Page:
[Federal Register Volume 79, Number 68 (Wednesday, April 9, 2014)]
[Proposed Rules]
[Pages 19544-19546]
From the Federal Register Online via the Government Printing Office [www.gpo.gov]
[FR Doc No: 2014-07850]



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SMALL BUSINESS ADMINISTRATION

13 CFR Part 102

RIN 3245-AG01


Management and Technical Assistance Service Providers Information

AGENCY: Small Business Administration.

ACTION: Proposed rule.

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SUMMARY: The U.S. Small Business Administration (SBA or Agency) 
proposes to amend its regulations to establish for the affected public 
that existing Agency standards governing the use and disclosure of 
information also apply to information collected from SBA's resource 
partners, including Small Business Development Centers (SBDCs), Women's 
Business Centers (WBCs) and SCORE, as well as from the clients of these 
resource partners. The rule covers information collected when 
conducting financial examinations, programmatic reviews, polls, 
surveys, and any other collections of information.

DATES: SBA must receive comments to this proposed rule on or before 
June 9, 2014.

ADDRESSES: You may submit comments, identified by RIN: 3245-AG01, by 
any of the following methods:
     Federal eRulemaking Portal: http://www.regulations.gov. 
Follow the instructions for submitting comments.
     Mail, for paper, disk, or CD/ROM submissions: Eric Won, 
Director for Performance and Program Evaluation, U.S. Small Business 
Administration, Office of Entrepreneurial Development, 409 Third Street 
SW., Washington, DC 20416.
     Hand Delivery/Courier: Eric Won, Director for Performance 
and Program Evaluation, U.S. Small Business Administration, Office of 
Entrepreneurial Development, 409 Third Street SW., Washington, DC 
20416.
    SBA will post all comments to this proposed rule on 
www.regulations.gov. If you wish to submit confidential business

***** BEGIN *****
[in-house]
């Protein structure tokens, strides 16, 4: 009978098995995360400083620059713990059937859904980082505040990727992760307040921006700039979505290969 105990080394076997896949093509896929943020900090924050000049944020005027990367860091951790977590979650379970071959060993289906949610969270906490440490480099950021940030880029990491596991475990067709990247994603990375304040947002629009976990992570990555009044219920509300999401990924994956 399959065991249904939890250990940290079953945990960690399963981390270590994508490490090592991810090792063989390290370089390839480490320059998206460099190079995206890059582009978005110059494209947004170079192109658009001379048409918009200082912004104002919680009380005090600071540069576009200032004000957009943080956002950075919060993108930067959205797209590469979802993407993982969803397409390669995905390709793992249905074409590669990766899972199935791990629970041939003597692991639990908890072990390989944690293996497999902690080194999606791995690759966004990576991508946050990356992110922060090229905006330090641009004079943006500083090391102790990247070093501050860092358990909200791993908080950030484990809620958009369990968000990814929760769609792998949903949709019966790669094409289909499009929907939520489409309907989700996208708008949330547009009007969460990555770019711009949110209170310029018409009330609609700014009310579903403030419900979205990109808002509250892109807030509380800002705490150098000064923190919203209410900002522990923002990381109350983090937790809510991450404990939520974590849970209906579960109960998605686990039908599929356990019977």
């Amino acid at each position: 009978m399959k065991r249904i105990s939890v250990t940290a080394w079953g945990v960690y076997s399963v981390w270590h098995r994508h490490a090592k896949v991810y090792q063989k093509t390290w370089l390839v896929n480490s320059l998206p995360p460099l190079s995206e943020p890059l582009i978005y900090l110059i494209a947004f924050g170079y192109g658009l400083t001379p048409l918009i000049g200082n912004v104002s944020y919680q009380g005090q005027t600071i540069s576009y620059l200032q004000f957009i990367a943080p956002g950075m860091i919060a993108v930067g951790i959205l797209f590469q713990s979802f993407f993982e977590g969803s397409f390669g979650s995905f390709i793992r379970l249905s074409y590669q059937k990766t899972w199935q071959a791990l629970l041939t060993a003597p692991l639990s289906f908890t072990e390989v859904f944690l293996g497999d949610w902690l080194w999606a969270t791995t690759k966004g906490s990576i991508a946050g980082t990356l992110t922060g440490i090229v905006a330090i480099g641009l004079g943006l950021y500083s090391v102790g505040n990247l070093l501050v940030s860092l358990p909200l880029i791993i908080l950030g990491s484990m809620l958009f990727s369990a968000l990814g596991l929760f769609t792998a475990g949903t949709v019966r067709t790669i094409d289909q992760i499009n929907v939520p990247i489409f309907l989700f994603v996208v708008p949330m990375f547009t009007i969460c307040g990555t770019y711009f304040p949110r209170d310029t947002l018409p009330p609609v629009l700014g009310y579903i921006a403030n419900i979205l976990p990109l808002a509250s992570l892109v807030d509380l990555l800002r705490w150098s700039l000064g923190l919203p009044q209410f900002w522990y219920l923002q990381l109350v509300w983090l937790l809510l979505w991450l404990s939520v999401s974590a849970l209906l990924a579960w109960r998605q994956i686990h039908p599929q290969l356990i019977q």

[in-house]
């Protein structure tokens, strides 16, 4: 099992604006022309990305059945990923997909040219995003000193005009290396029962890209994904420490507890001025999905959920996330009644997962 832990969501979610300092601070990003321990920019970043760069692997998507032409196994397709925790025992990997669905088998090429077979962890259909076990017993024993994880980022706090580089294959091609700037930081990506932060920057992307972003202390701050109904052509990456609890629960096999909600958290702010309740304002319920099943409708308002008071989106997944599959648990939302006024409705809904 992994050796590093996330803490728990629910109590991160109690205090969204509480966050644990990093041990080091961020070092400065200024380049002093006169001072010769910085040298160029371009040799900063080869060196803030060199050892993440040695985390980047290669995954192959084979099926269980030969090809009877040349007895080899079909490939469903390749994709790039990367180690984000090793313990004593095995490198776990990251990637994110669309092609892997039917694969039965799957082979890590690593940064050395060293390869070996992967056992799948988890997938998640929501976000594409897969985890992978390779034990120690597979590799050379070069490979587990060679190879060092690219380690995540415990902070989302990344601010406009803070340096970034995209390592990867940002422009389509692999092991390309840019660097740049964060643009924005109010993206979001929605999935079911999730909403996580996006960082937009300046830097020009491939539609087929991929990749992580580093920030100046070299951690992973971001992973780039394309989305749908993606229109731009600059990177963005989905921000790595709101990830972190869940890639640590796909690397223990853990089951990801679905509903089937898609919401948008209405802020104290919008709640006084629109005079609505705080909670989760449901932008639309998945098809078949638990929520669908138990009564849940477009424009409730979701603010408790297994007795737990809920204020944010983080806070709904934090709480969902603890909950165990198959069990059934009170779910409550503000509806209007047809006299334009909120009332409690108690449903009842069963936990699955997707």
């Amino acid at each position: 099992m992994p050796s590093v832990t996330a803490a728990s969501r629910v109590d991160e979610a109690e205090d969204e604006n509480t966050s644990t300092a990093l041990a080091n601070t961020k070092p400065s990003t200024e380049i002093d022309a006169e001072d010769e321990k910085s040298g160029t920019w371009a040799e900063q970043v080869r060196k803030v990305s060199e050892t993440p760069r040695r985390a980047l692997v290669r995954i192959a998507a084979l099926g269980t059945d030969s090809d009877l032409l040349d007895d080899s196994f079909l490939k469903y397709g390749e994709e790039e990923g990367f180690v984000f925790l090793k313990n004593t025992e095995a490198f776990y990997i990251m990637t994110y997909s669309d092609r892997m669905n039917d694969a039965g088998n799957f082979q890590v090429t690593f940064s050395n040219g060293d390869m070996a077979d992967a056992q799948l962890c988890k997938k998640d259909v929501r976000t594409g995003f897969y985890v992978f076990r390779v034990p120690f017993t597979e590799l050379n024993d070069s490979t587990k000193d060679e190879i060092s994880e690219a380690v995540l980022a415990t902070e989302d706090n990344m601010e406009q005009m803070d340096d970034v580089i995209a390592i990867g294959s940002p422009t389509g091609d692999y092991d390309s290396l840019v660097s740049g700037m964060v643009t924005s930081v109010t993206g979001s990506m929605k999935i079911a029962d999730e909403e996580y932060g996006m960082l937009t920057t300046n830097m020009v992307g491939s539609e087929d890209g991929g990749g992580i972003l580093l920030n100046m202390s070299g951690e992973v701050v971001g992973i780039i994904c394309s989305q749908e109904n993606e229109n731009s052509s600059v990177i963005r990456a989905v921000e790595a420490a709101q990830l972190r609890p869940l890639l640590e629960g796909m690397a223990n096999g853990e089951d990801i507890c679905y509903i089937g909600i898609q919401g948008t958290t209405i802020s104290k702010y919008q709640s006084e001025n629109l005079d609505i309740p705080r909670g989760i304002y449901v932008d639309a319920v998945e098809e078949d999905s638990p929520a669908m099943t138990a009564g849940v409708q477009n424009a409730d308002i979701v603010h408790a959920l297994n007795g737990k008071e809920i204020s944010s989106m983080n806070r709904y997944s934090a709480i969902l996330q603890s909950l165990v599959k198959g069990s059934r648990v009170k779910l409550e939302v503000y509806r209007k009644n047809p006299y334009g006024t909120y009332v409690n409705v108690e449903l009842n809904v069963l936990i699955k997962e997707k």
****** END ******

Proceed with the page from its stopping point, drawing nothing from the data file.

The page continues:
information (CBI) as defined in the User Notice at www.regulations.gov, 
you must submit such information to Eric Won, Director for Performance 
and Program Evaluation, U.S. Small Business Administration, Office of 
Entrepreneurial Development, 409 Third Street SW., Washington, DC 
20416, or send an email to eric.won@sba.gov. Highlight the information 
that you consider to be CBI and explain why you believe SBA should hold 
this information as confidential. SBA will review your information and 
make the final determination on whether it will publish the information 
or not.

FOR FURTHER INFORMATION CONTACT: Eric Won, Director for Performance and 
Program Evaluation, U.S. Small Business Administration, Office of 
Entrepreneurial Development, (202) 205-6923 or eric.won@sba.gov.

SUPPLEMENTARY INFORMATION: SBA's Office of Entrepreneurial Development 
(OED) provides management and technical assistance to small businesses 
through its resource partners, including Small Business Development 
Centers (SBDCs), Women's Business Center (WBCs), and SCORE. OED 
monitors the Agency's resource partners by performing financial 
examinations and programmatic reviews to determine whether they are 
utilizing SBA financial assistance efficiently and effectively. OED 
also measures the impact of the resource partners' services by 
conducting polls and surveys of those individuals and small businesses 
that receive management and technical assistance through the resource 
partners.
    Sections 21(a)(7)(c) and 29(n)(3) of the Small Business Act, (15 
U.S.C. 648(a)(7)(c) and 656(n)(3)), direct SBA to promulgate 
regulations to establish standards for the disclosure and use of 
certain client information when the Agency conducts a financial audit 
of an SBDC or WBC or conducts surveys of SBDC clients. In the absence 
of these regulations, SBDCs and WBCs are prohibited from disclosing 
certain identifying information to SBA, without the consent of the 
resource partners' clients, unless a court orders SBA to disclose the 
information in a civil or enforcement action brought by a Federal or 
State agency or unless SBA considers the information necessary to